Activated T cells enhance interferon-α production by plasmacytoid dendritic cells stimulated with RNA-containing immune complexes

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Patients with systemic lupus erythematosus (SLE) have an ongoing interferon-α (IFN-α) production by plasmacytoid dendritic cells (pDCs). We investigated whether T cells can promote IFN-α production by pDCs.


Human pDCs were stimulated with immune complexes (ICs) containing U1 small nuclear ribonucleic proteins particles and SLE-IgG (RNA-IC) in the presence of T cells or T cell supernatants. T cells were activated by anti-CD3/CD28 antibodies or in a mixed leucocyte reaction. IFN-α and other cytokines were determined in culture supernatants or patient sera with immunoassays. The effect of interleukin (IL) 3 and granulocyte-macrophage-colony-stimulating factor (GM-CSF) on pDCs was examined by the use of antibodies, and the expression of CD80/CD86 was determined using flow cytometry.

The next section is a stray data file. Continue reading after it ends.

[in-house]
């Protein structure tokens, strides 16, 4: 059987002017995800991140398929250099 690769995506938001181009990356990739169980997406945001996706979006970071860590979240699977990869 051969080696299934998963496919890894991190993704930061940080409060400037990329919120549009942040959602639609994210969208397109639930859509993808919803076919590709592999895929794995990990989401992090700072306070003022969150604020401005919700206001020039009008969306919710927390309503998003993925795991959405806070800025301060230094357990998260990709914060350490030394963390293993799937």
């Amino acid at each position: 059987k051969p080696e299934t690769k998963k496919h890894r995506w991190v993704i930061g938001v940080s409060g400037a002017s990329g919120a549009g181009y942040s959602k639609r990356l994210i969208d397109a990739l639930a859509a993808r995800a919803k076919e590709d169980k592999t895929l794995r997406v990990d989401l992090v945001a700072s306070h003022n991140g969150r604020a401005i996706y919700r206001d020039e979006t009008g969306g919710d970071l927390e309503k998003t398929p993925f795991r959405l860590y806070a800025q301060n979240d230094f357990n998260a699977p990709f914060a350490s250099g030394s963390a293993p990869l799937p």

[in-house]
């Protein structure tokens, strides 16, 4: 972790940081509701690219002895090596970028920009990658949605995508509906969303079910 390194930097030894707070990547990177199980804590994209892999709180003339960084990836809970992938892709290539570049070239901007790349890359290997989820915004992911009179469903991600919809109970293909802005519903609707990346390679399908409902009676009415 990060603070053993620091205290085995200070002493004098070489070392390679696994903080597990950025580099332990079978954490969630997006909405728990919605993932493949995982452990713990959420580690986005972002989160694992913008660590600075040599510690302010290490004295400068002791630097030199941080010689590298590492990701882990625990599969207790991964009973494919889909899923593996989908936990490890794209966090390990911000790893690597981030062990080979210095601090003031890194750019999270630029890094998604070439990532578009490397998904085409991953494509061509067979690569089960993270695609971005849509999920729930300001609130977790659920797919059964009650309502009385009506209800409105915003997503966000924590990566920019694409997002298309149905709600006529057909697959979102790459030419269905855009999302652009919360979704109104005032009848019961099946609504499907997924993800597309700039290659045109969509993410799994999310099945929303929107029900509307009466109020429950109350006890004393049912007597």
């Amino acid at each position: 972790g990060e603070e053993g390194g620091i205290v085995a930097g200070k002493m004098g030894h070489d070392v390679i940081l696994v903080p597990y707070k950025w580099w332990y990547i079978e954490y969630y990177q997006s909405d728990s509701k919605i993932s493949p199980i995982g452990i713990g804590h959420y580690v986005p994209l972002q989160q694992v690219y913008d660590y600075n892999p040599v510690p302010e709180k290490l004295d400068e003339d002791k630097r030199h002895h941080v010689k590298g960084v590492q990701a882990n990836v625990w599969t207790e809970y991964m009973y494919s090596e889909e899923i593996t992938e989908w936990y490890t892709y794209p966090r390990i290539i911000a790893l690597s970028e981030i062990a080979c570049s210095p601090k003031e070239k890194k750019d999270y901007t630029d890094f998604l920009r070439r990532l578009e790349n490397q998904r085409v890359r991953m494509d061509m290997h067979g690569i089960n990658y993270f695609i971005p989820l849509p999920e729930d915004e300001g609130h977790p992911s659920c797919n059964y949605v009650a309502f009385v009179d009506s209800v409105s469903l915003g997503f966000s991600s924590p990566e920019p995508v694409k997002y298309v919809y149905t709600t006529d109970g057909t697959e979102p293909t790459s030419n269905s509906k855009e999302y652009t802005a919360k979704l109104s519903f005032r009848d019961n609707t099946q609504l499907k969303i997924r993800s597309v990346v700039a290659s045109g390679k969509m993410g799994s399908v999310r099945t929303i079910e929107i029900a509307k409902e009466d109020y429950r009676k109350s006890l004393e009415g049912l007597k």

Activated T cells and supernatants from activated T cells increased IFN-α production by >20-fold. The stimulatory effect of T cell supernatants was reduced after depletion of GM-CSF (81%) or by blocking the GM-CSF receptor (55%–81%). Supernatant from activated T cells, furthermore, increased the frequency of CD80 and CD86 expressing pDCs stimulated with RNA-IC from 6% to 35% (p<0.05) and from 10% to 26% (p<0.01), respectively. Activated SLE T cells enhanced IFN-α production to the same extent as T cells from healthy individuals and a subset of patients with SLE had increased serum levels of GM-CSF.


Activated T cells enhance IFN-α production by RNA-IC stimulated pDCs via GM-CSF and induce pDC maturation. Given the increased serum levels of GM-CSF in a subset of patients with SLE, these findings suggest that activated T cells may upregulate type I IFN production in SLE.

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